Michigan public health official implicated in Flint water controversy given cushy new government job
A Michigan public health official currently facing charges of involuntary manslaughter stemming from her role in an outbreak of Legionnaires’ disease during the Flint water crisis has managed to secure a cushy new job with the state, according to several reports.
As Ron Fonger of MLive/The Flint Journal reported on Tuesday, Dr. Eden Wells, who is currently serving as Michigan’s chief medical executive, was recently hired by the Michigan Department of Health and Human Services as an “advisory physician.” As such, Fonger reports, Wells will be entitled to “an annual salary of $179,672,” as well as “job protections she doesn’t currently have as chief medical executive.”
Wells was hired to fill this newly created position on December 2. In a statement, a spokesperson for the state Department of Health and Human Services averred that the agency “determined there was a need for an advisory physician to the Population Health Administration,” and that the position would specifically advise on “public health issues such as HIV, Hepatitis C, environmental health and more.”
“MDHHS posted the position, and Dr. Wells was chosen for the role,” it continued.
The timing of the appointment is curious in itself, as it came five days before Wells was ordered to “stand trial on charges of involuntary manslaughter, obstruction of justice and lying to a peace officer.”
Those charges arose from an outbreak of Legionnaires’ disease in Flint, Michigan that occurred during 2014 and 2015, around the same time as the lead water crisis in Flint. As NPR’s Rebecca Hersher reported, scientists confirmed a link between the Flint crisis and the outbreak in February of this year, determining that the bacteria responsible for the disease, Legionella pneumophilia, flourished in the contaminated water supply thanks to unusually low levels of chlorine in the municipal system. As Hersher notes in her report, that outbreak “killed 12 people and sickened at least 87” people in Flint.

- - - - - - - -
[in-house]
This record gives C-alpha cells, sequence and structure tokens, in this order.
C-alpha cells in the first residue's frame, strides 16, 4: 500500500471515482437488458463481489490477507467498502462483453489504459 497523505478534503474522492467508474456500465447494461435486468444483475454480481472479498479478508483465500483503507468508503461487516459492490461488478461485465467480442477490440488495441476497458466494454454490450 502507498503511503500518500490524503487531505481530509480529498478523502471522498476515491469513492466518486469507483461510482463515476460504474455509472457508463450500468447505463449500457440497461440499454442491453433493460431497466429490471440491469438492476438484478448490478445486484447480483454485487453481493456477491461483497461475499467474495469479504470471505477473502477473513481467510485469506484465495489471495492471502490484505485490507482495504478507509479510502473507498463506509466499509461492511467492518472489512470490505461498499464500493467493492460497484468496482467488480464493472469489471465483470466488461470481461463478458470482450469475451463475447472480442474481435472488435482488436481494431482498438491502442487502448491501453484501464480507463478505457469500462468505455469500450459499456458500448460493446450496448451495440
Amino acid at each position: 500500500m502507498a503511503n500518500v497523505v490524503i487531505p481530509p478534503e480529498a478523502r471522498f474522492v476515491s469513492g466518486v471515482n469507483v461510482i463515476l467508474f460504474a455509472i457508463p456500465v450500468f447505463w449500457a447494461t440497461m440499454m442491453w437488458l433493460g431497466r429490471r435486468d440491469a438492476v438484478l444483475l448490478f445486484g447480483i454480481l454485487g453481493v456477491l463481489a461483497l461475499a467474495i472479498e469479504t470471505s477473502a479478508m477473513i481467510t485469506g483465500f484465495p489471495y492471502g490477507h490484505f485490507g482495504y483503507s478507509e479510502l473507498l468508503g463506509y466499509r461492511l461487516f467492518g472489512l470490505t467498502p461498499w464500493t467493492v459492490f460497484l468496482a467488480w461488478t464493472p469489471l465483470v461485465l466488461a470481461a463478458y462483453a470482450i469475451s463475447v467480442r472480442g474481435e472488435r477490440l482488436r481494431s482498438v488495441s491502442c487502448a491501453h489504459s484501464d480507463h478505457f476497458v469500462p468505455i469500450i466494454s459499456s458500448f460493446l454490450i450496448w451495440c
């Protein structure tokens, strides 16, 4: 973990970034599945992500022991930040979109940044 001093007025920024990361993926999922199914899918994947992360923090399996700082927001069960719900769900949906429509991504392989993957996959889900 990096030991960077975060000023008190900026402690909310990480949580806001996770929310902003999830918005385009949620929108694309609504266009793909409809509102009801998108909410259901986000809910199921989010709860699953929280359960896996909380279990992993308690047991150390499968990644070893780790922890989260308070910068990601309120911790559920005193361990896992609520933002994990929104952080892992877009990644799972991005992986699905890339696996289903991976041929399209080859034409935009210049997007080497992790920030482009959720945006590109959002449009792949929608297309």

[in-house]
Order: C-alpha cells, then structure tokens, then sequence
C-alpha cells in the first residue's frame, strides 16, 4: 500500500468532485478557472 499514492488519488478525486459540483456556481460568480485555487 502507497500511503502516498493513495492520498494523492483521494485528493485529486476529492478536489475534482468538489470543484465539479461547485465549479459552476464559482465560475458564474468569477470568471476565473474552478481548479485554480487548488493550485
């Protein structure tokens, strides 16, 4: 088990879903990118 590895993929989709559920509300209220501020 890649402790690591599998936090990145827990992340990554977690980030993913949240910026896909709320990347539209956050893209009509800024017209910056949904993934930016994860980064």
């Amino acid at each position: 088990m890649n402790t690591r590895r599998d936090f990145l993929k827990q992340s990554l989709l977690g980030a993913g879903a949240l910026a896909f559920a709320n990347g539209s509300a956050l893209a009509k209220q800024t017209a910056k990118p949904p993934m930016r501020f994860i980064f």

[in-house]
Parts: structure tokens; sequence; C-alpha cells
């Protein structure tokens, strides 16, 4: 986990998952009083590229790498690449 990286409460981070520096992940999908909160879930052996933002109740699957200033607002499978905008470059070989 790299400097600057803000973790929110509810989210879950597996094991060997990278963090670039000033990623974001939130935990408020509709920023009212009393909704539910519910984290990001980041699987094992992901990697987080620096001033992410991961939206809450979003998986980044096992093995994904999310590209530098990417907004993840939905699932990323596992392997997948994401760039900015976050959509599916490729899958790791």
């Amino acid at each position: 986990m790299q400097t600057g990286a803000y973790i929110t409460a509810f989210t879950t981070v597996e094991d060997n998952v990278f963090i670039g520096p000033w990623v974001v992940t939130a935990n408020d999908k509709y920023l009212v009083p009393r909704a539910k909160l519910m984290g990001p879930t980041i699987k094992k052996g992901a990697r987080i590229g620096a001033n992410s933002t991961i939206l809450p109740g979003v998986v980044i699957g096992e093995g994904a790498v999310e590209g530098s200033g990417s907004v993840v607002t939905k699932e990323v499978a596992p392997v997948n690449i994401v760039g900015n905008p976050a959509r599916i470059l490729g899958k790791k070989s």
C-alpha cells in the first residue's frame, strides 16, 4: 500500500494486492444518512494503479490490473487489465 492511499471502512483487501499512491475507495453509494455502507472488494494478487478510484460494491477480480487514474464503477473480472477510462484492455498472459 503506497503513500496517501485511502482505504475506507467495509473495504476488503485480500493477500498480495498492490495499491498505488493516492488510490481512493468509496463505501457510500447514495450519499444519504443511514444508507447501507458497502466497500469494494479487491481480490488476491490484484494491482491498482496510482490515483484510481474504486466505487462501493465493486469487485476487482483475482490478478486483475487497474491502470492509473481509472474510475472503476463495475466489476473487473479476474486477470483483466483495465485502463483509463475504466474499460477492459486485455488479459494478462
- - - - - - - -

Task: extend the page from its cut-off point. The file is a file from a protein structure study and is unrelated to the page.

On Friday of last week, Judge William Crawford ruled that Wells would face involuntary manslaughter charges. As the Detroit News’ Leonard N. Fleming reported at the time, Crawford came to believe that “Wells knew about the 2014-15 Legionnaires’ disease outbreak in the Flint area” and agreed “with the prosecutor’s evidence that she was slow to act and warn other state officials.”
Wells’ attorneys had argued that she had no statutory duty to take any “specific act” to warn the public about outbreaks of Legionnaires’ disease. Prosecutors countered by pointing out that state law required Wells to “continually and diligently endeavor to prevent disease, promote the public health through … prevention and control of health problems of particularly vulnerable population groups” and make “investigations and inquiries as to (the) causes of disease and especially epidemics.”
The “advisory physician” position that Wells obtained was posted, according to reports, for just one week in November, not long after the midterm election. Wells was the only applicant. As Karen Bouffard and Jonathan Oosting of the Detroit News point out, moving Wells “from an appointed post to a civil service job would make it far more difficult for Democratic Gov.-elect Gretchen Whitmer to fire her when she takes office next month.” They go on to report that Michigan’s Senate Minority Leader, Democrat Jim Ananich, has cried foul, declaring the move to secure Wells’ employment to be “ridiculous.” Per the Detroit News:
“They can’t make up an unclassified position like that, with no purpose, no meaning, no real responsibility, here with weeks to go without the governor knowing about it,” Ananich said in a phone call with The Detroit News. “This is part of a legal strategy. It’s not about protecting the citizens of Michigan.”
Ananich, a former history teacher, suggested it may be unprecedented that “someone under a felony indictment, bound over for trial, would be given a classified job, meaning they have protections, with such a cloud hanging over their head.”
Outgoing Gov. Rick Snyder told the Detroit News that he “wasn’t even aware” of the new posting or Wells’ application being accepted, before reaffirming his support for Wells.
Wells, who was appointed by Snyder to serve as the state’s chief medical executive in May of 2016, was allowed to perform her duties on a part-time basis, a controversy that was reported on by the Detroit Free Press’ Keith Matheny in 2016. Per Matheny:
As Flint’s water problems slowly emerged as a public health calamity over the spring, summer and fall of last year, the top medical officer at the Michigan Department of Health and Human Services was continuing her course load as an associate professor and medical residency program director at the University of Michigan, working for the health department only part-time, both the university and health department have confirmed.
The part-time arrangement for Dr. Eden Wells, the state’s chief medical executive, appears to have plainly violated state law. Michigan’s Public Health Code states that if the director of the state health department is not a doctor, the director shall appoint a chief medical executive who is and “the chief medical executive shall be a full-time employee.”
Matheny goes on to note that the decision to allow the chief medical executive to serve on a part-time basis was made by Snyder upon taking office in 2011, and that every person to serve in the role thereafter did so as a part-time employee.